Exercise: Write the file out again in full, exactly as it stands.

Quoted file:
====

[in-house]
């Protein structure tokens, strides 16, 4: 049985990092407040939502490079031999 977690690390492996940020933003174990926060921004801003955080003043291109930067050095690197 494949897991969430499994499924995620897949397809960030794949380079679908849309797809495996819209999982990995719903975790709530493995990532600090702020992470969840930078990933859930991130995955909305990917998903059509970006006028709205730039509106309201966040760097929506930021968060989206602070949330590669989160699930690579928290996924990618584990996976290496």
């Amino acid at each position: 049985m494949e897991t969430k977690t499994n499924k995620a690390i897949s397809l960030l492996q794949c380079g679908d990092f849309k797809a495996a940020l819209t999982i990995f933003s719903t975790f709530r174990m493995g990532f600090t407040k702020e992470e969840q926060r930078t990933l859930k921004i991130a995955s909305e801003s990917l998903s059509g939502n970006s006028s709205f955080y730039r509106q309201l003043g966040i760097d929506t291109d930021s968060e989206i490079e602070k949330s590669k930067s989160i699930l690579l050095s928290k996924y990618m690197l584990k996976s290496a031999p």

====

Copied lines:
[in-house]
């Protein structure tokens, strides 16, 4: 049985990092407040939502490079031999 977690690390492996940020933003174990926060921004801003955080003043291109930067050095690197 494949897991969430499994499924995620897949397809960030794949380079679908849309797809495996819209999982990995719903975790709530493995990532600090702020992470969840930078990933859930991130995955909305990917998903059509970006006028709205730039509106309201966040760097929506930021968060989206602070949330590669989160699930690579928290996924990618584990996976290496």
């Amino acid at each position: 049985m494949e897991t969430k977690t499994n499924k995620a690390i897949s397809l960030l492996q794949c380079g679908d990092f849309k797809a495996a940020l819209t999982i990995f933003s719903t975790f709530r174990m493995g990532f600090t407040k702020e992470e969840q926060r930078t990933l859930k921004i991130a995955s909305e801003s990917l998903s059509g939502n970006s006028s709205f955080y730039r509106q309201l003043g966040i760097d929506t291109d930021s968060e989206i490079e602070k949330s590669k930067s989160i699930l690579l050095s928290k996924y990618m690197l584990k996976s290496a031999p």